The New York Times lauds law school clinics for providing challenge to “powerful interests” while public may be unaware of their value; likewise, public may not be aware of the powerful effect of ultra-conservative law schools providing pro-bono services to local authorities all over the U.S.
The New York Times on April 12 warned the U.S. public that “law school clinics often provide the only legal assistance available to poor peoplr. Some powerful interests may not like that, but it is critically important work.”
This is the kind of sentiment, and information, that is important to faith communities like the United Church of Christ.
Our social justice advocacy work is central to our very existence, and I regret that we do not often enough realize how very many communities centered on social justice advocacy there are.
I appreciate The Times’ report on business assaults on the work of the University of Maryland’s law clinic, the chemical industry’s attempts to get Tulane Law School clinic to back off from work on air quality enforcement, and a real-estate developer’s suit against Rutgers University’s attempt to fight a new strip mall. Lawyers need to be trained to take up the concerns of clients fighting entrenched interests inappropriate in a democracy.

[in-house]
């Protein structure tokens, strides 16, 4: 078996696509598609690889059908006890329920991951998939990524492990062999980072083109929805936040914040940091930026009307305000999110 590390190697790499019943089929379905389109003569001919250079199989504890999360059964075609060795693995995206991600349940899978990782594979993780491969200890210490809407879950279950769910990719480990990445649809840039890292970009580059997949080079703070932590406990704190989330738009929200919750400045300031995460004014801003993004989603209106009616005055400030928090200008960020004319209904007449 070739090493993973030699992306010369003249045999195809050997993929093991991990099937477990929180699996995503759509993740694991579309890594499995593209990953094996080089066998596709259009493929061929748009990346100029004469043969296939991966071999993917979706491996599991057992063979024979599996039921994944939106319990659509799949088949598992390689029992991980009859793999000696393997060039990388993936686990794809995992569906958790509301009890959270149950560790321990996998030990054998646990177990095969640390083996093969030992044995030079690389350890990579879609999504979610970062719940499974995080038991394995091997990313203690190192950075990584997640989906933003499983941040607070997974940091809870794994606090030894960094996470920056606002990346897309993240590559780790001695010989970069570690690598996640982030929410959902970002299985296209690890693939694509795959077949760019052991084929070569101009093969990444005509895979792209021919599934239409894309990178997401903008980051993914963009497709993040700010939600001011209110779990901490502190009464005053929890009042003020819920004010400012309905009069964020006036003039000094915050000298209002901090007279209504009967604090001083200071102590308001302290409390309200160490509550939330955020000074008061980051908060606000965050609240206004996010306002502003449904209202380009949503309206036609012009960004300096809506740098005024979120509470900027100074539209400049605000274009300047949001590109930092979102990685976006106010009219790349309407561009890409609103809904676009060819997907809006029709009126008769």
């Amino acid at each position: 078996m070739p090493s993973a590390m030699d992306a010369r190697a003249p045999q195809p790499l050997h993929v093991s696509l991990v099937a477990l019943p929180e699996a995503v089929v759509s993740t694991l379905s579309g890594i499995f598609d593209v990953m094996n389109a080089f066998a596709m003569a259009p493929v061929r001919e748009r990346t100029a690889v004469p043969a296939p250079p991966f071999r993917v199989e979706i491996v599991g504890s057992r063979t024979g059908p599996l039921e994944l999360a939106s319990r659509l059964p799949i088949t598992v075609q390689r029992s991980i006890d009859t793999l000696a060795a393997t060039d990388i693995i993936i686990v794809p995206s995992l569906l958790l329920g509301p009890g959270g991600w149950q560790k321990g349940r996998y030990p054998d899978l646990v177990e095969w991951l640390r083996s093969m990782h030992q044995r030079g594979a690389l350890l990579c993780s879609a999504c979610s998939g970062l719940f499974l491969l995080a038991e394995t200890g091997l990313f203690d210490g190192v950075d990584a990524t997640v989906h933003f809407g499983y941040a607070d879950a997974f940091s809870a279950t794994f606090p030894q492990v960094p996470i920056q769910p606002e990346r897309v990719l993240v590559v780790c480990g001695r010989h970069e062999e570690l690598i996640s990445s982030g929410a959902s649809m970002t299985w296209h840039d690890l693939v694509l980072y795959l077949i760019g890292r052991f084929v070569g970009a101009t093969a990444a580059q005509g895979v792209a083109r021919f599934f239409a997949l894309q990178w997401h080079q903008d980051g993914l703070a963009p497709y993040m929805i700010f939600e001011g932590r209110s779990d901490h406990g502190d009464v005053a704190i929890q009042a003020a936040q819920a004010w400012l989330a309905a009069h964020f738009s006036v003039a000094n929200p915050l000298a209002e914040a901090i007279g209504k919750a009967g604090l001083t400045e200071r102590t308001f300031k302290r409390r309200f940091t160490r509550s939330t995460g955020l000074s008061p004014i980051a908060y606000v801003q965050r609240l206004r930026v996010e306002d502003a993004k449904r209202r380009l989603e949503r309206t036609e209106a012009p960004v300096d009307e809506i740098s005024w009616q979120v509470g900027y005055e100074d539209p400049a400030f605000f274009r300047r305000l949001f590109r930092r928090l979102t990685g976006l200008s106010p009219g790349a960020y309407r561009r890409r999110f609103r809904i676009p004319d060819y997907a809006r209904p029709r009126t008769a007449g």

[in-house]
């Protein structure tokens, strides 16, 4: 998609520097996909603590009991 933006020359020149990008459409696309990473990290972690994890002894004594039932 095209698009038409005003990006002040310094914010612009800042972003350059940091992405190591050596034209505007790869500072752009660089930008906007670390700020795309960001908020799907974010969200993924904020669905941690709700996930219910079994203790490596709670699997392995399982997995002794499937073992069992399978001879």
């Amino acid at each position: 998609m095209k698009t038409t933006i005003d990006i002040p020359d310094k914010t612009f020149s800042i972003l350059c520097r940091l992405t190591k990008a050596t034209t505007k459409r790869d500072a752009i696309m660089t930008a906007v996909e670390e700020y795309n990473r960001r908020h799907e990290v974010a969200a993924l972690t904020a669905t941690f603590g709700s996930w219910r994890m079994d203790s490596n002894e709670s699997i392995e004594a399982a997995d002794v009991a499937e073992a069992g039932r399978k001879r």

Likewise, but in another direction, I am surprised how often I mention to people the way Regent University (Pat Robertson, founder) and Liberty University (Jerry Falwell, founder) send out “flying squads” of pro-bono lawyers to help community school boards and other authorities in the U.S. grassroots promote ultra-conservative agendas . . . my hearers know nothing about that.
Right now a big battlefield is science curricula, but there are other ways that the 1970s neo-conservative program is being supported under the community’s radar. Robertson and Falwell founded their universities with an intention to develop law schools that would provide legal support to local community conservatives — legal, but not helpful from a progressive point of view.
I think progressive churches need to beef up adult education opportunities to make members aware of these dynamics that are right in front of our noses, but which we may not notice.